Noida parents take to Twitter against private schools on fee hike
Noida-based parents took to Twitter once again on Saturday morning to register their demand for rollback of increased fees by many private schools in the city.noida Updated: Apr 22, 2017 23:33 IST
Continuing their agitation against private schools over ‘unjustified’ fee hike, dozens of
Noida-based parents took to Twitter once again on Saturday morning to register their demand for rollback of increased fees by many private schools in the city.
“We have been using Twitter as a platform to reach out to the authorities concerned and to the public to draw their attention towards the issue of school fee hike. We have posted more than 10,000 tweets in the past month using hashtags such as #noidaschoolfeekilling #regulateschoolfee #noidaschoolfeehike #schoolfeeloot and #capschoolfee,” said Vinod Nair, a parent.
A number of parents also used Twitter to simply vent their anger against a school fee structure they find unjustified.
“Fee structure of some schools in Noida is similar to that of private engineering colleges. The burden on middle class parents to bear the cost of their kids’ education is massive,” Santanu, a parent, tweeted.
“What we paid for our masters course in college, we have ended up paying more for one child studying in 5th standard (sic),” tweeted Harpreet Kaur.
Parents’ groups have been protesting for the last one month against various private schools in the district, demanding rollback of increased fees and the various amounts charged by school managements. They have also demanded setting up of a regulatory body for private schools in the state.
Parents have alleged that schools have hiked their fees without keeping them in mind. They have also accused schools of selling expensive books of publishers other than the NCERT and of demanding capitation fees at the time of admission.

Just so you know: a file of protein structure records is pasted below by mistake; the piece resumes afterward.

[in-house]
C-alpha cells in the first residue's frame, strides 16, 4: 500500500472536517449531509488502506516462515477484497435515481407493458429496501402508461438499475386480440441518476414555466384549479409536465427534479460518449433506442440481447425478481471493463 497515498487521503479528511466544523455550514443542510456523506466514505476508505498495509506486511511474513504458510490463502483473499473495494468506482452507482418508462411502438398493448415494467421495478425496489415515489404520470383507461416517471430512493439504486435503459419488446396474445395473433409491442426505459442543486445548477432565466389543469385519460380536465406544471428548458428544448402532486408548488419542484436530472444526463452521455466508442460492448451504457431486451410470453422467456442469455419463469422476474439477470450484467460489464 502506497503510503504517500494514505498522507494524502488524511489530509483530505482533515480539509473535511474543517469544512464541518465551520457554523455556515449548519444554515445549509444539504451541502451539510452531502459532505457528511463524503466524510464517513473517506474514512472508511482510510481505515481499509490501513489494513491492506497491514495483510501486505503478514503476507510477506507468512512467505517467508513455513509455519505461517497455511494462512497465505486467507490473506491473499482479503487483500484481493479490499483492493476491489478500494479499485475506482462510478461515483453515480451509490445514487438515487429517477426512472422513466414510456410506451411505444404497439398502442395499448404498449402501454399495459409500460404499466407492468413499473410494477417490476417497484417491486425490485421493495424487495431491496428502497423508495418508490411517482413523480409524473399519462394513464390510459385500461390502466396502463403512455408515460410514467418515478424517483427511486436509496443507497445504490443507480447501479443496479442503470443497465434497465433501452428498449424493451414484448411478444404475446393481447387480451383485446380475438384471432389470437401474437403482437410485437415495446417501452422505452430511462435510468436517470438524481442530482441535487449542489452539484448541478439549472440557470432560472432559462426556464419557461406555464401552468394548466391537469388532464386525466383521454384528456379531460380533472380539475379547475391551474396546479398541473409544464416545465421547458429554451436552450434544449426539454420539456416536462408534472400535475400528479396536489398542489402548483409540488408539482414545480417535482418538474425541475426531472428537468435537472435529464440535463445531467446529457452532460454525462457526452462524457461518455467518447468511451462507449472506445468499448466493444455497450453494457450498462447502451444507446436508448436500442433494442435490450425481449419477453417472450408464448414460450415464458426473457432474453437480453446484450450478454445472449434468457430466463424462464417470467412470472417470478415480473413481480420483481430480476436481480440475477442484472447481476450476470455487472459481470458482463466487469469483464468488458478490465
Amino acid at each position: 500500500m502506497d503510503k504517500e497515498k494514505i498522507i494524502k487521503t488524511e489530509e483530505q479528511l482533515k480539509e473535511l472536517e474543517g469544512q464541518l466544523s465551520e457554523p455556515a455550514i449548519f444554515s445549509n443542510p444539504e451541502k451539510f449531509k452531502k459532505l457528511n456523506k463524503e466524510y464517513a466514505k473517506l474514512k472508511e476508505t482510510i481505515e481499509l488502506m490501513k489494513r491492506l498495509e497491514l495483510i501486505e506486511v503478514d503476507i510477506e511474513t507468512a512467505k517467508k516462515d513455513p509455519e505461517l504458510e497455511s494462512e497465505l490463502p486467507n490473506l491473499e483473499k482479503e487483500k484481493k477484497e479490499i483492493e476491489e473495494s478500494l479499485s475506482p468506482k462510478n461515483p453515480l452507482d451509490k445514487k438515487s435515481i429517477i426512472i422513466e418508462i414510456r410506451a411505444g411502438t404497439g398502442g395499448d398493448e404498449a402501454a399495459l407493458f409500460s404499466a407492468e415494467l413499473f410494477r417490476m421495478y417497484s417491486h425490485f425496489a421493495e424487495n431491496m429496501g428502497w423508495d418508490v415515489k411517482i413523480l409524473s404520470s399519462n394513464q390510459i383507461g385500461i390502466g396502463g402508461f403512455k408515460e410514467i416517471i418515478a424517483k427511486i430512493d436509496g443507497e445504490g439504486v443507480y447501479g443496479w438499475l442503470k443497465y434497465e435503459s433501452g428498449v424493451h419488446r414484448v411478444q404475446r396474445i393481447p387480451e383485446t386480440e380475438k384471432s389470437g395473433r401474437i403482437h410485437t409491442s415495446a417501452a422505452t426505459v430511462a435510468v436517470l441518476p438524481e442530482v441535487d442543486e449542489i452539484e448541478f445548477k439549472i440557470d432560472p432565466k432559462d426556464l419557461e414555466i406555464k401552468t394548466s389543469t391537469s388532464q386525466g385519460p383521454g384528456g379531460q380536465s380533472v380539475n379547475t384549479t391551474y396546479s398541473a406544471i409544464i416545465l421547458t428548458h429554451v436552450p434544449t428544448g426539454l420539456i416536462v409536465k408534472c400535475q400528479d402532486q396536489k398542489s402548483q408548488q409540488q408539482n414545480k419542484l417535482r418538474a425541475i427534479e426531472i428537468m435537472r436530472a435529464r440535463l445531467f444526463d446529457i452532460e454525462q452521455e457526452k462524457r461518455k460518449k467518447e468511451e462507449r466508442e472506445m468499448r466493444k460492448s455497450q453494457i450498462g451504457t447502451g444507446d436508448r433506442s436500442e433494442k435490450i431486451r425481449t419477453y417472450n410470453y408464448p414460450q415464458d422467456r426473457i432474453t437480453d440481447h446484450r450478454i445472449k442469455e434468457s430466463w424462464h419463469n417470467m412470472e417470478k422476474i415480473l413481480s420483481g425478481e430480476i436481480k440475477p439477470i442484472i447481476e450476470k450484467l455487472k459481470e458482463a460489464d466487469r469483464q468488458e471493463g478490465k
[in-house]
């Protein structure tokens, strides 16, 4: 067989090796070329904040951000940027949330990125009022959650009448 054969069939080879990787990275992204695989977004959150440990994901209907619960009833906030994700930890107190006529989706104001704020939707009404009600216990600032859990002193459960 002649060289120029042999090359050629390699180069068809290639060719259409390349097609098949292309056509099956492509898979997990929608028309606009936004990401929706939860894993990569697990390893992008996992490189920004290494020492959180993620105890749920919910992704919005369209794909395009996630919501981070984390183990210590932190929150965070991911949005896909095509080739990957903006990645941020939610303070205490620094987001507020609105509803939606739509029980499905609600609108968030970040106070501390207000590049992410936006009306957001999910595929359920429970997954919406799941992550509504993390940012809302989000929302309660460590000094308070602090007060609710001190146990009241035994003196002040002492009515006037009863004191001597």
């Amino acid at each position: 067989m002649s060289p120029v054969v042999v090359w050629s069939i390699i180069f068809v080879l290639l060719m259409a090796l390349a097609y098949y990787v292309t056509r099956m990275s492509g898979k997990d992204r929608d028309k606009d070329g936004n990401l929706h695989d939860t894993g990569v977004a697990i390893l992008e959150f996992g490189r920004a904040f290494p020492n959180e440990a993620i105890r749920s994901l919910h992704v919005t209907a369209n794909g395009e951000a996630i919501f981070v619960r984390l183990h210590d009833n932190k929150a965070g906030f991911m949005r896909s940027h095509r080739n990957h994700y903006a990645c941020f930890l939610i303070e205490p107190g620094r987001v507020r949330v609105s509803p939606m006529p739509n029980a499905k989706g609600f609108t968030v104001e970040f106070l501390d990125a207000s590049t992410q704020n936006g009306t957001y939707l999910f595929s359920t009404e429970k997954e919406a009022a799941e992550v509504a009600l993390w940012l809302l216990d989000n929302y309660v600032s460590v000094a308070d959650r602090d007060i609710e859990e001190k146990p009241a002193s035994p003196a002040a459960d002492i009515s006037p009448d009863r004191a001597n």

On the ground, parents have held peace marches, candle light marches and sit-ins outside private schools and the district administration’s office in order to draw the attention of district and state officials. However, they believe social media presence is an equally important aspect that they should work on.
“It is crucial that we have support both on the ground and on social media. We understand that a majority of the parents are working class people who might not have sufficient time to register their protest every day. But at least they can join us on Facebook and Twitter,” said Vandana Singh, a parent.
Despite continued protests by parents’ bodies against fee hike, the administration has not been able to do much so far. Gautam Budh Nagar district magistrate NP Singh had formed a committee to probe parents’ allegations against private schools, but the administration is yet to send its report to the state education department.
“We are following due procedure in this case and I had already informed the city magistrate to probe allegations made against schools,” said Singh.